MEPS 165:1-15 (1998)  -  doi:10.3354/meps165001

Biohydro-optical classification of the northwestern Indian Ocean

John C. Brock1,*, Shubha Sathyendranath2, Trevor Platt2

1NOAA Coastal Services Center, 2234 South Hobson Avenue, Charleston, South Carolina 29405-2413, USA 2Biological Oceanography Division, Bedford Institute of Oceanography, Box 1006, Dartmouth, Nova Scotia B2Y 4A2, Canada

An approach to a partial solution to the general problem of defining biogeochemical provinces for the accurate estimation of global-ocean primary production and realistic structuring of epipelagic plankton ecosystem models is presented for the northwestern Indian Ocean. This is accomplished through use of a new technique, biohydro-optical classification, that applies a rudimentary submarine light budget incorporating climatologies of incident light, mixed-layer thickness, and chlorophyll to recognize fundamental modes of tropical plankton ecosystems. The 3 types of biohydro-optical classes found in the Arabian Sea, Typical Tropical, Mixed-Layer Bloom, and Transitional, are shown to evolve through the spring intermonsoon (March through May), summer southwest monsoon (June through August), and fall intermonsoon (September through November) under climatic forcing and in response to the resulting biological variability. Virtually all of the open Arabian Sea is within the Typical Tropical Class at the close of the spring intermonsoon. This class type is intended to identify the epipelagic plankton ecosystem mode associated with tropical regions containing a deep chlorophyll maximum (DCM) maintained by active algal growth, and a light-rich, oligotrophic shallow zone containing a phytoplankton association which depends largely upon regenerated nutrients. At the close of the southwest monsoon in August, a Mixed-Layer Bloom Province covers much of the northern Arabian Sea. This province class corresponds to the ecosystem mode represented by tropical regions undergoing marginal or mid-ocean upwelling and greatly simplifies regional extrapolation of the local primary production algorithm. At the onset of the fall intermonsoon, the Mixed-Layer Bloom Province in the northern and western Arabian Sea is superseded by a Transitional Province, which persists through the fall intermonsoon. We interpret the upper layer of the fall intermonsoon Transitional Province in the Arabian Sea as a special case of the shallow regenerative plankton ecosystem of oligotrophic ocean areas, where rates of zooplankton-driven nutrient regeneration and recycled production, key processes in the upper layer of the classic 2-layer euphotic zone of oligotrophic low-latitude oceans, reach extreme values.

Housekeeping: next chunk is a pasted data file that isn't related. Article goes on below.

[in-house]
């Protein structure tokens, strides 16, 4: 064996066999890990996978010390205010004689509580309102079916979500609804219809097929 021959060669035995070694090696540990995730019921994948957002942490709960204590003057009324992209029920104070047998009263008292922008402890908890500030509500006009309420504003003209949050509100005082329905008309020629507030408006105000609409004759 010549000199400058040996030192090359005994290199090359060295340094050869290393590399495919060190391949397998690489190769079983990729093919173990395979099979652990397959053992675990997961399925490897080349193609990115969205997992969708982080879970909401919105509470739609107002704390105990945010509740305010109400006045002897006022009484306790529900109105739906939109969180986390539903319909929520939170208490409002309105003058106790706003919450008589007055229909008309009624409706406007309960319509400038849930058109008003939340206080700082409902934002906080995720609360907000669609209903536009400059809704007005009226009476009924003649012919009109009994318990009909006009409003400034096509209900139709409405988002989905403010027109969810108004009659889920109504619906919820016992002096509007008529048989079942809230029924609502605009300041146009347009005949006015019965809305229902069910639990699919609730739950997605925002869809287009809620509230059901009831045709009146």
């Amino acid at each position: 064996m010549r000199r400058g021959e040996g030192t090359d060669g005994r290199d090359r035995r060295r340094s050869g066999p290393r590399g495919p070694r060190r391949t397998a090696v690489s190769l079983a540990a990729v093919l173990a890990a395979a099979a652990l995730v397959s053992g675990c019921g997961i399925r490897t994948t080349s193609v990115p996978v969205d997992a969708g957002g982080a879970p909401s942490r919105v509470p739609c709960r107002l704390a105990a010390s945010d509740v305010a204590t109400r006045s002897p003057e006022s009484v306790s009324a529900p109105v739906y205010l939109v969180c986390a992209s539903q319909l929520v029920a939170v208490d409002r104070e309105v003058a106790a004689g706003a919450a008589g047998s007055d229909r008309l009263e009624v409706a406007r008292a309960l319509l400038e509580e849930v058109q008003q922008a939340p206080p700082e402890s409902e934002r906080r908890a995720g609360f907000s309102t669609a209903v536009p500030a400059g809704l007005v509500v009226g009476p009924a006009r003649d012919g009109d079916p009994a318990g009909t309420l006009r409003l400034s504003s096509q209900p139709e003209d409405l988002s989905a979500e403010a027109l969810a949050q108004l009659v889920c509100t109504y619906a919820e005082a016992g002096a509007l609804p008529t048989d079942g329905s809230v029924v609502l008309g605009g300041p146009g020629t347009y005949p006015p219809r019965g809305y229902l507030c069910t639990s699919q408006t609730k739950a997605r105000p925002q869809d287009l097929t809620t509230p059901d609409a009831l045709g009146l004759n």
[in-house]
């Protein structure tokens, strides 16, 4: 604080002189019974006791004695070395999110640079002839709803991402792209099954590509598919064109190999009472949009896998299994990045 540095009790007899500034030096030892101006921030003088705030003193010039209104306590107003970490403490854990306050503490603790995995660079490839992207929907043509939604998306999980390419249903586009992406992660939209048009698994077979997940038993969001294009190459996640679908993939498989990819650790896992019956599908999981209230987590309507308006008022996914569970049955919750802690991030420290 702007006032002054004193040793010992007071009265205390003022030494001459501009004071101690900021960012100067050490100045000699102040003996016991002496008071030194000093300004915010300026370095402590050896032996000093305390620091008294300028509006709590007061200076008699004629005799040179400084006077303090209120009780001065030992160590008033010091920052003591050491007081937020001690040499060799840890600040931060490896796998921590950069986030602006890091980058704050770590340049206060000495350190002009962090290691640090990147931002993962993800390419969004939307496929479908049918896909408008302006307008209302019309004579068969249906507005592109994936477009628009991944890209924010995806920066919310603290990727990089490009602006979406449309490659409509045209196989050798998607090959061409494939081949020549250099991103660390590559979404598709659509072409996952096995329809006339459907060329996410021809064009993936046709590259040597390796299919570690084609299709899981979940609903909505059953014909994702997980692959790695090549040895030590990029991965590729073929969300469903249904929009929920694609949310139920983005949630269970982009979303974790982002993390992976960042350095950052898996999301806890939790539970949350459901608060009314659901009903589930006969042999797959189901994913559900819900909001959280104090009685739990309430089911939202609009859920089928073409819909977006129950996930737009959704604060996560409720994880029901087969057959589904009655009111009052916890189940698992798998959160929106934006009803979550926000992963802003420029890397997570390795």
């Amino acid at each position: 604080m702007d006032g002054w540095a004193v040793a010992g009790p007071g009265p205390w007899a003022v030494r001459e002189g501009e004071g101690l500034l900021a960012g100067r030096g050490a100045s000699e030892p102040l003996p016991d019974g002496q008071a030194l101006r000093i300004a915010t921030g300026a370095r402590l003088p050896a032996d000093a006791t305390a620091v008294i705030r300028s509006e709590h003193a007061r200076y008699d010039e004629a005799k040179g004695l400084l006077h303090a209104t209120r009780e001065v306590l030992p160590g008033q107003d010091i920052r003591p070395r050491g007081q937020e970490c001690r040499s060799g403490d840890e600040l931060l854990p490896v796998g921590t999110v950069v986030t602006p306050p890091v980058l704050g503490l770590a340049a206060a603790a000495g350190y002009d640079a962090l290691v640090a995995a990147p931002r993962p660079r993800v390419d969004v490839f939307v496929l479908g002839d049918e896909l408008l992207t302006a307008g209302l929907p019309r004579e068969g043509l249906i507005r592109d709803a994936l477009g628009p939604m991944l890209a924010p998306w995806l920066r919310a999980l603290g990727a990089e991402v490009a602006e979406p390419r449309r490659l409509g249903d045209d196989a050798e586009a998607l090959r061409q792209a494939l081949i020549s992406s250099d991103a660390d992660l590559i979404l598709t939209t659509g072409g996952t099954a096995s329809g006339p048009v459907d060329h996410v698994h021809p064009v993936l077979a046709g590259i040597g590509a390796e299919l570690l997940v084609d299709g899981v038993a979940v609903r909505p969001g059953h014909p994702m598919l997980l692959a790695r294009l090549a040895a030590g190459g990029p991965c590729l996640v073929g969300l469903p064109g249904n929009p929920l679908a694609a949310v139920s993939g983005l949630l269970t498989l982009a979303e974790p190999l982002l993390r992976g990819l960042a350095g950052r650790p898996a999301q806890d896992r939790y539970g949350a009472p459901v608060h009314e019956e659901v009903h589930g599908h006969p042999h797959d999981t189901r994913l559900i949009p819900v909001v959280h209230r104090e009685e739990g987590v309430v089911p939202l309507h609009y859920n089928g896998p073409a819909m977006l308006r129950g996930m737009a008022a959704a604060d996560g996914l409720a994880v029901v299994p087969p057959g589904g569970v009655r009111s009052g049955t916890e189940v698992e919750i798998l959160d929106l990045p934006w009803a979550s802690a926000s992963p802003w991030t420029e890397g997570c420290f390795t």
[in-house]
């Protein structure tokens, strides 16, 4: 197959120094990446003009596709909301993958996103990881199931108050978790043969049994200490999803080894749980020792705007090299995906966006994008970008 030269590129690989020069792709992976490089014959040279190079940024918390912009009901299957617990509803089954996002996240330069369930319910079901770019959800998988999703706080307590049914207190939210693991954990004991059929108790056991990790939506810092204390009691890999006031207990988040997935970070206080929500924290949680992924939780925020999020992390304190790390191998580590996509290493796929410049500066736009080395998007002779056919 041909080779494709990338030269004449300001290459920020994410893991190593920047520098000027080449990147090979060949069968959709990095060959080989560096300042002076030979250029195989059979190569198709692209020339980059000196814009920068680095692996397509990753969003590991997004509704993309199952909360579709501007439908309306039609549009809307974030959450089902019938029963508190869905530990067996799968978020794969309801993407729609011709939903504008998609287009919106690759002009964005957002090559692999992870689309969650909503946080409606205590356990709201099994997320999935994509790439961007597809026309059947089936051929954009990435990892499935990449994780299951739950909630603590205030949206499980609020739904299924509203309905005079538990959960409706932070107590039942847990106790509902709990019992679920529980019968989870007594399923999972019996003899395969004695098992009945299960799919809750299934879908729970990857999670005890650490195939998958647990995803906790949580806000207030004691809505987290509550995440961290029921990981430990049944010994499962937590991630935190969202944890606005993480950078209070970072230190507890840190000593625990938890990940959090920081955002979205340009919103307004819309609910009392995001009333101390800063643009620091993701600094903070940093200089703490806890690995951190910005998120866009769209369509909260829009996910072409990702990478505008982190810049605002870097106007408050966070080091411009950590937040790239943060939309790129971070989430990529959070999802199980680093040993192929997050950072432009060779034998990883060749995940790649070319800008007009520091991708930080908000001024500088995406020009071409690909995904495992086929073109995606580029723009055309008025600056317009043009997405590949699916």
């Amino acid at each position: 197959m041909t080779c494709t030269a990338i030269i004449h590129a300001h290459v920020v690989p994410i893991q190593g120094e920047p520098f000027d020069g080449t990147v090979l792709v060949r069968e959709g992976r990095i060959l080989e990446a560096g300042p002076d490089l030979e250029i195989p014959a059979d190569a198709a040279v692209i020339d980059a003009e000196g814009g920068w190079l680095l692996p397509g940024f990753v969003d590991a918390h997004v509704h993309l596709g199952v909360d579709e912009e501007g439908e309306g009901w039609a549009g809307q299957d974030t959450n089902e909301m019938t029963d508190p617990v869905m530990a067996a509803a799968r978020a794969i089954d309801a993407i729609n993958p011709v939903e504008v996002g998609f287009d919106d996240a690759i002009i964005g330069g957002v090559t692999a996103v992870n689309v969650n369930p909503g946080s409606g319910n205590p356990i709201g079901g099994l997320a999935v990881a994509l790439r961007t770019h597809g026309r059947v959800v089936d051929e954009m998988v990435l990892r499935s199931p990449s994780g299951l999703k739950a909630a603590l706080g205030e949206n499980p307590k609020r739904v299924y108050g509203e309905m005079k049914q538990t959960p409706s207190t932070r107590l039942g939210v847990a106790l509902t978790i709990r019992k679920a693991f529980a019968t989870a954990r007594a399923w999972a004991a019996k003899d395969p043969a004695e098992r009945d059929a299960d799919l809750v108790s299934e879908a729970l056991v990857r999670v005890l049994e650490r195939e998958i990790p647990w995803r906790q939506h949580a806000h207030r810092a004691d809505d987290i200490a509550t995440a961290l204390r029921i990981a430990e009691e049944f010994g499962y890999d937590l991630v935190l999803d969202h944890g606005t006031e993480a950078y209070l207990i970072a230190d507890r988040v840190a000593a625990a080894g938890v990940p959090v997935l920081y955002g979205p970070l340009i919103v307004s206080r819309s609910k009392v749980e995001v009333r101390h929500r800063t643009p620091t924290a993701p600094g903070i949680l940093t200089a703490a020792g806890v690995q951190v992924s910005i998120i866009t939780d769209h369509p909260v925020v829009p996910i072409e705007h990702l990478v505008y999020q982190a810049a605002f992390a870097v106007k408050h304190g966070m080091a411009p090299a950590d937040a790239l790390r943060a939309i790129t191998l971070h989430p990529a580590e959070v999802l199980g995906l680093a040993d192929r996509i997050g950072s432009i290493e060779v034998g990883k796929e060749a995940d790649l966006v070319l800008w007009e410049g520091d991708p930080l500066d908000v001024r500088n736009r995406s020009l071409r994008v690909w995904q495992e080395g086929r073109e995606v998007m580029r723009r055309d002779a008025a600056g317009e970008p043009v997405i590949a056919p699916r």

Indian Ocean · Primary production · Biogeochemistry · Satellite remote-sensing · Modeling · Phytoplankton ecosystems


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